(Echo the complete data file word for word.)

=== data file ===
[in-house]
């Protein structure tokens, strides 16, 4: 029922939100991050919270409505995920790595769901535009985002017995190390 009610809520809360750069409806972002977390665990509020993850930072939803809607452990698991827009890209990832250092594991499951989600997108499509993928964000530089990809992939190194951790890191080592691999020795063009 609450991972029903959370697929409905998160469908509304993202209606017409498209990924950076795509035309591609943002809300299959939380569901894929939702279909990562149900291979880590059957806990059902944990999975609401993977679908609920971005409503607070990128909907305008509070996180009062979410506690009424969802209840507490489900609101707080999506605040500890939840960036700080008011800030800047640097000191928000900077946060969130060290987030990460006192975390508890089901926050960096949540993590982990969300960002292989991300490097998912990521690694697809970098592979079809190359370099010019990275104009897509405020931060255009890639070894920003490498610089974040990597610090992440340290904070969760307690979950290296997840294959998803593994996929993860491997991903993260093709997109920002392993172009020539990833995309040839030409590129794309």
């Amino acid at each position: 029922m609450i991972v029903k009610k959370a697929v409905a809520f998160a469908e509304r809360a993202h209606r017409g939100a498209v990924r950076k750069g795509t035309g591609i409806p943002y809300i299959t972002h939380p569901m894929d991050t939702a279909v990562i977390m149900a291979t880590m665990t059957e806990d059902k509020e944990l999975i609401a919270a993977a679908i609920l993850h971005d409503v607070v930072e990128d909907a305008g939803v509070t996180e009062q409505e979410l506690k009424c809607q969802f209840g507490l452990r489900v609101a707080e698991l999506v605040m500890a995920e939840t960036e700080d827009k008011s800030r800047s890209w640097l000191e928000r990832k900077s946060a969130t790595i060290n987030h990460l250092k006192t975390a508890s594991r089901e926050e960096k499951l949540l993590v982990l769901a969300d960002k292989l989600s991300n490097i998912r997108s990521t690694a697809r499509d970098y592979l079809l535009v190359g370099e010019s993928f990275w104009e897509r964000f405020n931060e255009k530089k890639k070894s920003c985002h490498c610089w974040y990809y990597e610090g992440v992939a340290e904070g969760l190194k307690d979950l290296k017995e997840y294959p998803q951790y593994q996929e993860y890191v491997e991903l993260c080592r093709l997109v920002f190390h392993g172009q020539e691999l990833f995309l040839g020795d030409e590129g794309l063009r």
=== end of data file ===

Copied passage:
[in-house]
């Protein structure tokens, strides 16, 4: 029922939100991050919270409505995920790595769901535009985002017995190390 009610809520809360750069409806972002977390665990509020993850930072939803809607452990698991827009890209990832250092594991499951989600997108499509993928964000530089990809992939190194951790890191080592691999020795063009 609450991972029903959370697929409905998160469908509304993202209606017409498209990924950076795509035309591609943002809300299959939380569901894929939702279909990562149900291979880590059957806990059902944990999975609401993977679908609920971005409503607070990128909907305008509070996180009062979410506690009424969802209840507490489900609101707080999506605040500890939840960036700080008011800030800047640097000191928000900077946060969130060290987030990460006192975390508890089901926050960096949540993590982990969300960002292989991300490097998912990521690694697809970098592979079809190359370099010019990275104009897509405020931060255009890639070894920003490498610089974040990597610090992440340290904070969760307690979950290296997840294959998803593994996929993860491997991903993260093709997109920002392993172009020539990833995309040839030409590129794309």
């Amino acid at each position: 029922m609450i991972v029903k009610k959370a697929v409905a809520f998160a469908e509304r809360a993202h209606r017409g939100a498209v990924r950076k750069g795509t035309g591609i409806p943002y809300i299959t972002h939380p569901m894929d991050t939702a279909v990562i977390m149900a291979t880590m665990t059957e806990d059902k509020e944990l999975i609401a919270a993977a679908i609920l993850h971005d409503v607070v930072e990128d909907a305008g939803v509070t996180e009062q409505e979410l506690k009424c809607q969802f209840g507490l452990r489900v609101a707080e698991l999506v605040m500890a995920e939840t960036e700080d827009k008011s800030r800047s890209w640097l000191e928000r990832k900077s946060a969130t790595i060290n987030h990460l250092k006192t975390a508890s594991r089901e926050e960096k499951l949540l993590v982990l769901a969300d960002k292989l989600s991300n490097i998912r997108s990521t690694a697809r499509d970098y592979l079809l535009v190359g370099e010019s993928f990275w104009e897509r964000f405020n931060e255009k530089k890639k070894s920003c985002h490498c610089w974040y990809y990597e610090g992440v992939a340290e904070g969760l190194k307690d979950l290296k017995e997840y294959p998803q951790y593994q996929e993860y890191v491997e991903l993260c080592r093709l997109v920002f190390h392993g172009q020539e691999l990833f995309l040839g020795d030409e590129g794309l063009r």